What was Henry's biggest hurdle to overcome in the novel Trouble?

Expert Answers

An illustration of the letter 'A' in a speech bubbles

In Trouble by Gary Schmidt, Henry must overcome some major hurdles as he progresses through the story, and the biggest of these is coming to grips with the reality of the world.

Henry's brother, Franklin, has always been something of an idol to Henry. Franklin has seemed like a wonderful fellow, athletic and popular, someone Henry can look up to and imitate. But then, Franklin is hit by a car and ends up in the hospital in a coma. He finally dies, and Henry must cope with his death and with the fact that in the real world, young people do suffer and die.

What's more, Henry has to come to terms with the fact that his brother wasn't perfect. In fact, sometimes Franklin wasn't actually a very nice guy. He could be a bully. Henry must learn reality and accept it for what it is before he can move on.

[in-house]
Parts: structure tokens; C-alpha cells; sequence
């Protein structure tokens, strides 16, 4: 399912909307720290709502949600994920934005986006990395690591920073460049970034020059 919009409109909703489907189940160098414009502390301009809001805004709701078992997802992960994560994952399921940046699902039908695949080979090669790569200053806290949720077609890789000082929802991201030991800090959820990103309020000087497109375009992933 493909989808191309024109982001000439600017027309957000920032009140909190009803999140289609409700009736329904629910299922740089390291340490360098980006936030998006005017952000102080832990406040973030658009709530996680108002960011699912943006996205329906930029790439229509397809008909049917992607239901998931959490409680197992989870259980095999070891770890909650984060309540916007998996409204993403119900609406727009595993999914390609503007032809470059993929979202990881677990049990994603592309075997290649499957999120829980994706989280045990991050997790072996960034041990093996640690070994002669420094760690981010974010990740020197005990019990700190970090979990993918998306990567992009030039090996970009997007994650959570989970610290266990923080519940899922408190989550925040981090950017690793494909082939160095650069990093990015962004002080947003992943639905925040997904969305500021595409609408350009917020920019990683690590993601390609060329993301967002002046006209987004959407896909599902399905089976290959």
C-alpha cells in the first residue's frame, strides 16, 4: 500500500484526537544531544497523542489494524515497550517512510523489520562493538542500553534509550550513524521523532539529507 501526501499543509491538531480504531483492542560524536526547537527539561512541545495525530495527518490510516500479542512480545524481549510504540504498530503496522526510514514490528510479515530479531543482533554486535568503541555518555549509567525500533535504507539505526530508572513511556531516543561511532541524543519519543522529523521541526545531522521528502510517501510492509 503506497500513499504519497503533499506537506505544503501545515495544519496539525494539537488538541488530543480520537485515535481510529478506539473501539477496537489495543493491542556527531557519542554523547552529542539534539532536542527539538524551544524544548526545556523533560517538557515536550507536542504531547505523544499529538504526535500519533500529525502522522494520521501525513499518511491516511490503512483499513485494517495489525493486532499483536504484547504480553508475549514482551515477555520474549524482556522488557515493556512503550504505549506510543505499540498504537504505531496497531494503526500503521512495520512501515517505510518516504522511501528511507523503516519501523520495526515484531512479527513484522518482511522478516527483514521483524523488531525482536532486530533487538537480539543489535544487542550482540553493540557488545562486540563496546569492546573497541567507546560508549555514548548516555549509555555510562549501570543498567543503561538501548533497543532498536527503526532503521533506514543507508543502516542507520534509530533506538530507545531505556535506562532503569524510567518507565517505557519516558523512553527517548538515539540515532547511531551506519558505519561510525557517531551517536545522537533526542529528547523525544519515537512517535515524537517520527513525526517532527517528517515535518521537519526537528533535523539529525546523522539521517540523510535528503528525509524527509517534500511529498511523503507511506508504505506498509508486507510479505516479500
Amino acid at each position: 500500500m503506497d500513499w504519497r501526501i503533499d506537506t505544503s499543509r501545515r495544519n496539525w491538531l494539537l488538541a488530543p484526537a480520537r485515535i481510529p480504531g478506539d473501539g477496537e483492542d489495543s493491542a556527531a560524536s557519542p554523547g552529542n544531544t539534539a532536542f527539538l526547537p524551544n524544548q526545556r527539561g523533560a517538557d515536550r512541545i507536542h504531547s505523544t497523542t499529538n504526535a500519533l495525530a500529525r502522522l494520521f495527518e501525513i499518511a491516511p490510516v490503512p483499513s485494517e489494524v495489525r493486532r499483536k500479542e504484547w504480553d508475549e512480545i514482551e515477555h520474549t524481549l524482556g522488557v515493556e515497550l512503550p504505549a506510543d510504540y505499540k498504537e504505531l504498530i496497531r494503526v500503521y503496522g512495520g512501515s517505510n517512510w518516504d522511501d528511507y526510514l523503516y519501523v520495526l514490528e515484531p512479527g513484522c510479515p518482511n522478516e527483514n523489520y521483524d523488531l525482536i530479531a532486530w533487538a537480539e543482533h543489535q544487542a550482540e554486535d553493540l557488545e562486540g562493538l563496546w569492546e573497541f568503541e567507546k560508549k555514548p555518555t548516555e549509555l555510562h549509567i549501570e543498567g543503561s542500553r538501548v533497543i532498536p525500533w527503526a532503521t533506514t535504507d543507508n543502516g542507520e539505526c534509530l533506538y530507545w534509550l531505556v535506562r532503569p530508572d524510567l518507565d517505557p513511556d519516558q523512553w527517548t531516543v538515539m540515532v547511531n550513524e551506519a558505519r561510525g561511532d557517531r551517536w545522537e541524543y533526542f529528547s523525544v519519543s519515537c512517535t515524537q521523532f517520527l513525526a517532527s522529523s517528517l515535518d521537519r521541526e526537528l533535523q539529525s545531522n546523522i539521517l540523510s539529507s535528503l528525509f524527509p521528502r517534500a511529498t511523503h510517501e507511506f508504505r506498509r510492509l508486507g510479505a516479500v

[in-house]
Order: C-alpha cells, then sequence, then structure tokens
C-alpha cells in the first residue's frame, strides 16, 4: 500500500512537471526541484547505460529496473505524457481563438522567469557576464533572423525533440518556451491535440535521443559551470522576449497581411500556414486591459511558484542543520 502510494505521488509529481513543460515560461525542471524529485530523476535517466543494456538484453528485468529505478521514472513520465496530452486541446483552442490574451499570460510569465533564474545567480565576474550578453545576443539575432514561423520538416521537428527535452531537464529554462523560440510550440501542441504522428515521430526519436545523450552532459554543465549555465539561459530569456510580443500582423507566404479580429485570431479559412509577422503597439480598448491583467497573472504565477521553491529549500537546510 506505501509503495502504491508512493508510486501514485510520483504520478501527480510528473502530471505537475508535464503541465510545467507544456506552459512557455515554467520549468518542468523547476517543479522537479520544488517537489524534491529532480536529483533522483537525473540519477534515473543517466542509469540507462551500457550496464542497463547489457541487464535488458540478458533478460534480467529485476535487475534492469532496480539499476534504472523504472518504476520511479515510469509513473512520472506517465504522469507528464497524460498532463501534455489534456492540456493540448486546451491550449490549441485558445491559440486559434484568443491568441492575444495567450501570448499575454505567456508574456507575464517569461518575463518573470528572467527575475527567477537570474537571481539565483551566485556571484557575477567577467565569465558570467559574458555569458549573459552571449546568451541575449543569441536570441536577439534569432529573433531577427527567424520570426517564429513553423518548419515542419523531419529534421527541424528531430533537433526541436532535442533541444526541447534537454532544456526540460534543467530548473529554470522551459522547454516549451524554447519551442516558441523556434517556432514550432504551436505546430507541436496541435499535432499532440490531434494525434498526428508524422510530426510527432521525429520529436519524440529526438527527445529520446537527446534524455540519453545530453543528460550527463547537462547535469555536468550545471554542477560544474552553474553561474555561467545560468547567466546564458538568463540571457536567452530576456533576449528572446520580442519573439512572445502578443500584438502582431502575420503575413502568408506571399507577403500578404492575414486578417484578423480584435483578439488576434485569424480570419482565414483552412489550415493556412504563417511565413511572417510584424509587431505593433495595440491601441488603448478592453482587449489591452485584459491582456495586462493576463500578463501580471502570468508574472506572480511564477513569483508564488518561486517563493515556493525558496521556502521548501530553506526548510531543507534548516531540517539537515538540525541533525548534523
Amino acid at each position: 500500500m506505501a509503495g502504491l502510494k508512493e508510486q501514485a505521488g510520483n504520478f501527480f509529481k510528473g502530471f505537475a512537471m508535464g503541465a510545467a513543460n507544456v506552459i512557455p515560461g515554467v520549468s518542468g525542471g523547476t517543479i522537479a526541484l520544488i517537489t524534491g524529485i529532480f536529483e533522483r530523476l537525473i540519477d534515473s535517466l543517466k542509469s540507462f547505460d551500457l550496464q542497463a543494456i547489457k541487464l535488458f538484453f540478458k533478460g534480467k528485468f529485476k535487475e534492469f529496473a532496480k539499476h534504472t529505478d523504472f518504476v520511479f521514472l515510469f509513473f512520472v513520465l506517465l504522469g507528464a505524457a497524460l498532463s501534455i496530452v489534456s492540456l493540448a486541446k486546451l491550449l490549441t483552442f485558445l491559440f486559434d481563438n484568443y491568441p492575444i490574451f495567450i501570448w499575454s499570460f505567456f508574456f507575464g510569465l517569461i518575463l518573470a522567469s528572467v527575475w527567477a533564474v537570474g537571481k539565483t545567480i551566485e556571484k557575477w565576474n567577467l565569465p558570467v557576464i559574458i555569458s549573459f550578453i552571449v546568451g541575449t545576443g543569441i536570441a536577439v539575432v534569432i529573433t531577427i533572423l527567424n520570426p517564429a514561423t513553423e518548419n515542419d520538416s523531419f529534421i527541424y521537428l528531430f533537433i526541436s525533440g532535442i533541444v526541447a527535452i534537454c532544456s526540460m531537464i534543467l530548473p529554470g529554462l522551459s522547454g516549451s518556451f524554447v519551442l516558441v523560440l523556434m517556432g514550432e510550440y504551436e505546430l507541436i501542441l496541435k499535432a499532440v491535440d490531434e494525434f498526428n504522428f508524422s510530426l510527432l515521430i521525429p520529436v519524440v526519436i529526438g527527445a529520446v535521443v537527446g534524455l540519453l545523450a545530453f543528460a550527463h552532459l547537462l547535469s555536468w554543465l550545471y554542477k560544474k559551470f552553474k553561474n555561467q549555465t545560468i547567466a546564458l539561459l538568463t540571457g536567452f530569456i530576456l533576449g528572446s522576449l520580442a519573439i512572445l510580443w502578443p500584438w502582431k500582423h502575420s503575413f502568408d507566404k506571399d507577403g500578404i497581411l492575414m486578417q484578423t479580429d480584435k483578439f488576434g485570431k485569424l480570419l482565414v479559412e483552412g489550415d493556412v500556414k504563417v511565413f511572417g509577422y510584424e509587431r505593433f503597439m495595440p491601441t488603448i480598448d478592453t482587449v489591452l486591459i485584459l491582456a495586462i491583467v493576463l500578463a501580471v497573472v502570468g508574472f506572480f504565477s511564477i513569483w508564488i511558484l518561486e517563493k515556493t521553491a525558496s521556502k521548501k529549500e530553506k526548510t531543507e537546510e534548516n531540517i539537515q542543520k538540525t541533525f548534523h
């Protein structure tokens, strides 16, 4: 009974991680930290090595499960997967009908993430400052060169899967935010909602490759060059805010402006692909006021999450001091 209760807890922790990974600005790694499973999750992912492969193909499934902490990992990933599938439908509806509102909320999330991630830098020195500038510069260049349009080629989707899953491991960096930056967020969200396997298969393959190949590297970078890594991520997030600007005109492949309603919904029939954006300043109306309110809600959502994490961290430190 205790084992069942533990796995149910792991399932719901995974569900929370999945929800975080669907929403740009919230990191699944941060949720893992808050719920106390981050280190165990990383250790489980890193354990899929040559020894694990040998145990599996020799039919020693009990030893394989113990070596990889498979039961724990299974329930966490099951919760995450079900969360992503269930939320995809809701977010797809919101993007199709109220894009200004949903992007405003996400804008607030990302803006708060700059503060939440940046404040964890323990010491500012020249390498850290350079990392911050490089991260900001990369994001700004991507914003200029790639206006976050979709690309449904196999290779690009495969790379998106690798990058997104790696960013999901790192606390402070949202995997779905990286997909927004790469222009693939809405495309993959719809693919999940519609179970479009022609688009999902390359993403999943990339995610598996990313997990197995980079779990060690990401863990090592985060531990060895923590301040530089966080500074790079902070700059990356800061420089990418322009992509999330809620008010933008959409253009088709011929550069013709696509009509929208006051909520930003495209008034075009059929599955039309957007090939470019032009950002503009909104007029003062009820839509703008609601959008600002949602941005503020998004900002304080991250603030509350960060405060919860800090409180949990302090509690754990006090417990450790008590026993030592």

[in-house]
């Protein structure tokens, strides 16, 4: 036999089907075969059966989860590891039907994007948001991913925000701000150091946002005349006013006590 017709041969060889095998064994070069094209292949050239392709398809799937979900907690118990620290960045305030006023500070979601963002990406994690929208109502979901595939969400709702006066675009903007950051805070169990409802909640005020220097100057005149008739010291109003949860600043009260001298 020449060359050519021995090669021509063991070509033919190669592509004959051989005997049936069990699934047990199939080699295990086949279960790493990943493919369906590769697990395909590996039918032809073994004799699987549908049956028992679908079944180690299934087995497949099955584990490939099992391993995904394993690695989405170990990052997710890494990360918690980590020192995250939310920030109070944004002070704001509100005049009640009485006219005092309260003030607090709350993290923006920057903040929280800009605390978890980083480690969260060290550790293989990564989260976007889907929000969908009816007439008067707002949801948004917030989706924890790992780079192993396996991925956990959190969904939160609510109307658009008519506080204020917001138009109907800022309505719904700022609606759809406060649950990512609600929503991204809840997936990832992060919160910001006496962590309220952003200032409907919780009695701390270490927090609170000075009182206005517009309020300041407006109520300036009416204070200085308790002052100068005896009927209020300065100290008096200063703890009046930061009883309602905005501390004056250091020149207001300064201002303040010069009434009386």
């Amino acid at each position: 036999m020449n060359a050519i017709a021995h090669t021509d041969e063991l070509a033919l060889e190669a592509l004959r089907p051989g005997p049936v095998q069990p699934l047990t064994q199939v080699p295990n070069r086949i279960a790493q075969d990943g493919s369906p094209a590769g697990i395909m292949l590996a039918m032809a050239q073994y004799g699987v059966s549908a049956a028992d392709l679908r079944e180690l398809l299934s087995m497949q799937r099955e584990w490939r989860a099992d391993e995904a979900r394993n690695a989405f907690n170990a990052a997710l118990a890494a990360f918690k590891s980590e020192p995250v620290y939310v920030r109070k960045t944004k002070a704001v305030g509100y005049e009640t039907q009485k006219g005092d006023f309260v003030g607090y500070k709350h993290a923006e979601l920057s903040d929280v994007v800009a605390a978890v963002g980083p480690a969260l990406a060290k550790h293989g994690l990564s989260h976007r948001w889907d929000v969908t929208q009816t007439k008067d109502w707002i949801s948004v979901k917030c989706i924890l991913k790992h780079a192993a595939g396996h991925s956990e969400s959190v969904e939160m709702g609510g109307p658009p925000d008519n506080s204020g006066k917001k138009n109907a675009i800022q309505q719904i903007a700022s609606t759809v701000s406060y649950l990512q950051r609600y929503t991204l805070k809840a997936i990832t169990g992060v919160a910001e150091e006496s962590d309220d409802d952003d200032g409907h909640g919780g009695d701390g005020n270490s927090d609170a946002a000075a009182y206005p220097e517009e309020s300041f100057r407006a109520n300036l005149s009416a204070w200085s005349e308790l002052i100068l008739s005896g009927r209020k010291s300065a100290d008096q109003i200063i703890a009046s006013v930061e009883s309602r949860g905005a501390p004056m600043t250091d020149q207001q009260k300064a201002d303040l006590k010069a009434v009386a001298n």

Further, Henry must accept the reality that he encounters as he climbs Katahdin with Sanborn, Chay, and Louisa. He much handle the reality of Sanborn's spoiled attitude and the fact that some people's parents don't actually raise their children but rather just give them things, not love. Henry must also deal with the fact that Chay is the one who was driving the car that hit Franklin, and he has to learn how to forgive Chay and see beyond the accident to the person. Reality has many different dimensions.

Finally, Henry learns that his father has always been wrong about "Trouble." Henry's father has always said that "if you build your house far enough away from Trouble, then Trouble will never find you." But Henry now knows that this is not true. The reality is that Trouble comes to every single person. It is part of life, and only when one faces it and learns to cope with it does one really experience reality.

See eNotes Ad-Free

Start your 48-hour free trial to get access to more than 30,000 additional guides and more than 350,000 Homework Help questions answered by our experts.

Get 48 Hours Free Access
Approved by eNotes Editorial